We encourage you to watch our video, but for those of you who don’t care for the visual arts . . . 

Here at 101domain, not a day goes by that we don’t receive terrible SEO outreach emails. By virtue of running a website with a decent amount of traffic, we receive a ton of these bad boys. If you have ever run a website, then you know what I’m talking about. You receive these emails riddled with grammar mistakes, promising to rank you #1 in Google overnight. I don’t know about you, but I find the irony to be quite delightful. 

It sparked a magnetic idea here in the office—what if we were to scrounge up a compilation of all the great SEO outreach fails and reach out to the community at large to submit their best fails as well? Not only would it be an office treasure, but we think it would really be enjoyed by those who encounter this kind of material all the time. 

We are reaching out to you, the SEO community, to gather your funniest outreach email fails.

Please send your submissions to True at [email protected].

To prime the pump, here are some of our favorite examples submitted thus far:

1. Article Requirements by Genuine Guys

SEO backlink email 1

“Your article should be free from grammar mistake.” Free from grammar mistake. TechGeekers was serving us up a healthy dose of irony on this one, but one missing “s” wasn’t enough for us to consider sharing this with you. It’s the subsequent bullet point that made us chuckle.

shouldn't be loner than

“Article title shouldn’t loner than to 76 characters.” With a triple typo following a request to only submit articles that are “free from grammar mistake,” this juxtaposition is just masterful.

Later on the same page, we discovered more gold. There was a section detailing how long they are willing to leave your guest post up on their site. Here is the screenshot:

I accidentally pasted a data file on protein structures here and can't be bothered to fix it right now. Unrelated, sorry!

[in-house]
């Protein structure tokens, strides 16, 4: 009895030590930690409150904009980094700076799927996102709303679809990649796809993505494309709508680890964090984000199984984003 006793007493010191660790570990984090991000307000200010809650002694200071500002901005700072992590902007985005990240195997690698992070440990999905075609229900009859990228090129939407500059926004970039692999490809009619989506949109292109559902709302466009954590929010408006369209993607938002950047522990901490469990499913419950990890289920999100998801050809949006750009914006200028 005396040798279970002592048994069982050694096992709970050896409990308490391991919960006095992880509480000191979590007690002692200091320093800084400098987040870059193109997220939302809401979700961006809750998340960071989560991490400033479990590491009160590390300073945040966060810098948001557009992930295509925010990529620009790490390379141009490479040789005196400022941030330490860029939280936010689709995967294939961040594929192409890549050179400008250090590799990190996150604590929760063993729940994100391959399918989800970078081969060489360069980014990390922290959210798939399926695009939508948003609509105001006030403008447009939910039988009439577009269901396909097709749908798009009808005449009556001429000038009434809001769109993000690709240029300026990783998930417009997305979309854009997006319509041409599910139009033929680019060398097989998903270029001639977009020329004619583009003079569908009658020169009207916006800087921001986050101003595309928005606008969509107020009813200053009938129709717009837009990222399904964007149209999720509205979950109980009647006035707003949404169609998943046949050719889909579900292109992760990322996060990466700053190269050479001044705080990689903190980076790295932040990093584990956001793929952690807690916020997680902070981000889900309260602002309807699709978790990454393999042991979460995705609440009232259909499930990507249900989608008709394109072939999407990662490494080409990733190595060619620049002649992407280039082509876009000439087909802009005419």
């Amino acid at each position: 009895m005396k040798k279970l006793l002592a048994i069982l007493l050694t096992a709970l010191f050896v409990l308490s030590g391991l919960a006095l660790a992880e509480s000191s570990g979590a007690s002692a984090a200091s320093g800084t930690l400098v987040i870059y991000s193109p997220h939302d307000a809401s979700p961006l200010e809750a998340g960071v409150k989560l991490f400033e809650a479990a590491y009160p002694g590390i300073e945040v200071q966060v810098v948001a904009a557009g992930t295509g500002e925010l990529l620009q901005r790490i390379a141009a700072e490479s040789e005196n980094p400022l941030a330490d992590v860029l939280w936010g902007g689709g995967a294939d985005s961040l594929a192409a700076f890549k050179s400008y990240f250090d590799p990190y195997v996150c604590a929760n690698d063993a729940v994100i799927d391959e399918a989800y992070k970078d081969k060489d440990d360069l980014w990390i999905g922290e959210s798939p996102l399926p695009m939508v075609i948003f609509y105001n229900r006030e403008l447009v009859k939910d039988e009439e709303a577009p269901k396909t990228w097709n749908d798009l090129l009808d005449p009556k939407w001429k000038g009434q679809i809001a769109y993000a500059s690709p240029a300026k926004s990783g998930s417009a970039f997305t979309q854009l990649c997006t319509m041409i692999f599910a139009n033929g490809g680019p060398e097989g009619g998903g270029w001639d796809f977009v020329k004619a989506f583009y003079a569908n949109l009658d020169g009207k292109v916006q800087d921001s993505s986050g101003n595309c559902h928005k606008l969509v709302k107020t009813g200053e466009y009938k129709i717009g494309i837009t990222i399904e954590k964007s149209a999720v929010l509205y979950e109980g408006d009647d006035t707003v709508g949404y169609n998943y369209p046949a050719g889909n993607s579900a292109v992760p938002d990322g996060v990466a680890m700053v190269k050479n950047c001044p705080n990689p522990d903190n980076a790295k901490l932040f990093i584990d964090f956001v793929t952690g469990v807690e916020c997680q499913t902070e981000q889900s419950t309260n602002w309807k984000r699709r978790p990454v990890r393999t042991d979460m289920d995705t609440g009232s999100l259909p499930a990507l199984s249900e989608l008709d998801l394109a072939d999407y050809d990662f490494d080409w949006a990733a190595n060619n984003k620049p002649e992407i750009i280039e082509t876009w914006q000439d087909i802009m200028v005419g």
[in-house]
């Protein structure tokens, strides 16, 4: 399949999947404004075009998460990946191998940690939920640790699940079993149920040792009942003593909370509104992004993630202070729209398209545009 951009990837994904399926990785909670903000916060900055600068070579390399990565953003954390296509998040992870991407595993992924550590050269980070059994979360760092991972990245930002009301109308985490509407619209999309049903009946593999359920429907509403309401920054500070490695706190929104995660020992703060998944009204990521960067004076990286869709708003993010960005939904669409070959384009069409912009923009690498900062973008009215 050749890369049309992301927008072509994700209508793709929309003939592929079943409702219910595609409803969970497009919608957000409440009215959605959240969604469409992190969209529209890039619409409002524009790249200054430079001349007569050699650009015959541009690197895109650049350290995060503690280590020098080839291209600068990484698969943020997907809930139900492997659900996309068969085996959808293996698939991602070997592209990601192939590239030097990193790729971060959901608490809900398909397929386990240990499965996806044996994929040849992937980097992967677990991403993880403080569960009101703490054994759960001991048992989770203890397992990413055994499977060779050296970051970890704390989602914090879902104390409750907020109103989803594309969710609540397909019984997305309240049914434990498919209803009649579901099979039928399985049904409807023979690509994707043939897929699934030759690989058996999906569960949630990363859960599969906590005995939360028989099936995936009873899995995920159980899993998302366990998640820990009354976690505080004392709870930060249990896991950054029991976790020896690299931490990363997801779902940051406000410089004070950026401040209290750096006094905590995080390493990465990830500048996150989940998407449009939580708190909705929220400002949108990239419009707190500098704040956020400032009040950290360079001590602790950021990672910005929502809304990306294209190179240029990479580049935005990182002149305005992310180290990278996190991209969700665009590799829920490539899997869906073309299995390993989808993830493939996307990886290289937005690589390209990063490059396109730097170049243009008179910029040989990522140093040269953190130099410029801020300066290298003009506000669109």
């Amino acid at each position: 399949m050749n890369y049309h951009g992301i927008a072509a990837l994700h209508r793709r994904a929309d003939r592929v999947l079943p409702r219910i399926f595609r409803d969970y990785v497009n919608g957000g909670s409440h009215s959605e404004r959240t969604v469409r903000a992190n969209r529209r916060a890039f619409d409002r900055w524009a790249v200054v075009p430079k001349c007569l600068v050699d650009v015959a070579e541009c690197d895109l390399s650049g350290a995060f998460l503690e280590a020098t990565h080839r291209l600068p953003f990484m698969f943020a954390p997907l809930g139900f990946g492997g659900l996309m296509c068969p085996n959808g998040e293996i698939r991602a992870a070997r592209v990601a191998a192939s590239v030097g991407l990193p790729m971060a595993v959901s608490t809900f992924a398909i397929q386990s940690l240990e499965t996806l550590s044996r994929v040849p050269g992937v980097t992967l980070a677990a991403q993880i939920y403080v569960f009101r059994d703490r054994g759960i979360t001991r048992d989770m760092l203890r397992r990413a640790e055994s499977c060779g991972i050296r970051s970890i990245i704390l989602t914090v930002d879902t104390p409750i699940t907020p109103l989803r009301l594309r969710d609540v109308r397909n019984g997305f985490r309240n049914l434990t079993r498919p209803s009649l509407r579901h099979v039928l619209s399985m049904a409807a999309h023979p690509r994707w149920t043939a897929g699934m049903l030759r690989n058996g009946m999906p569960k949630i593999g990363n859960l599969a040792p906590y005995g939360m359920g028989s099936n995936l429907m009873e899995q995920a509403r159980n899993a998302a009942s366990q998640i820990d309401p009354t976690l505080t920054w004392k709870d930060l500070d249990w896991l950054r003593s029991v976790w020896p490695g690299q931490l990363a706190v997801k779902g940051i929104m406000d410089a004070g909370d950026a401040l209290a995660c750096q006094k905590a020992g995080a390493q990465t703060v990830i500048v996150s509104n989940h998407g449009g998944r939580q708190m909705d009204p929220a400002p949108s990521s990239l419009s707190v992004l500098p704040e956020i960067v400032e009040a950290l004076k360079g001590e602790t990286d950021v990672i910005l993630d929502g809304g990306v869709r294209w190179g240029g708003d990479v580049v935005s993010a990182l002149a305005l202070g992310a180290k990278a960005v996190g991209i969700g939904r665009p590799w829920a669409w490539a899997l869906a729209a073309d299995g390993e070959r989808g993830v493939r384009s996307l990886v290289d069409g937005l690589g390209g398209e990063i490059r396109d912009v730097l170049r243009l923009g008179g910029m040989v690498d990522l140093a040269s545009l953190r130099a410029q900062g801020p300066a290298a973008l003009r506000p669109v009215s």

genuine guys

There are several things that killed us: “(1 year),” “there some guest post site owner,” and particularly “we are genuine guys.” Depending on how you read it, it’s either saying that we, as guys, are genuine; OR, if you add a comma, it’s a bit of a plea to the reader—we are genuine, guys! Either way, it seems that their standards are very high.

2. The Golden Rule: 48pt. Font

This one is a personal favorite of mine. Here we have a screenshot of an email from a website responding to someone trying to place a guest post. It seems like they got caught with a little something-something!

SEO backlink email 2

Obviously, the unspoken rules of SEO guest-post outreach were spoken fairly loudly in this email. I always thought the golden rule was “treat others the way you want to be treated,” but apparently in the world of SEO “we kindly ask to not bother us asking for the impossible, such as ‘I am looking for free posts with commercial links.’” 

Also, I feel like if you’re going to ask someone to “kindly” do something, you shouldn’t bold, underline, or have it in 48pt. font for it to actually be meaningful. If someone writes me a scathing email, then follows it up with “thanks,” I usually take it sarcastically. 

As much as you try including a natural backlink to your client without paying for it, “that’s not going to happen (period). Ever (period).”

3. Let American State Grasp

Our final example is your standard SEO outreach email—our video up top really does it justice (thank you Steve Wiideman for supplying this). Here, we see our friend start off strong, but get a little lost along the way. 

SEO backlink email 3

In all my years doing SEO work, I have always wondered if my article with do-follow link let American state grasp does one have to be compelled to be paid post sites? Our dear linkbuilder is asking all the right questions. But he was not done!

SEO backlink builder

We’ll be sure to send our link builder here a positive response, because he’s not waiting for our negative response.

For tips on how to do email marketing the right way, read this article from GetVoIP. Or, you may look for a site that has a “submit articles” page, such as Medium, ArticleCube, or SeekingAlpha. A lot of these sites will add a “nofollow” tag to the outbound link, so be sure to check existing articles beforehand.

If you have screenshots of your own that you’d like added to this article, please send them to [email protected].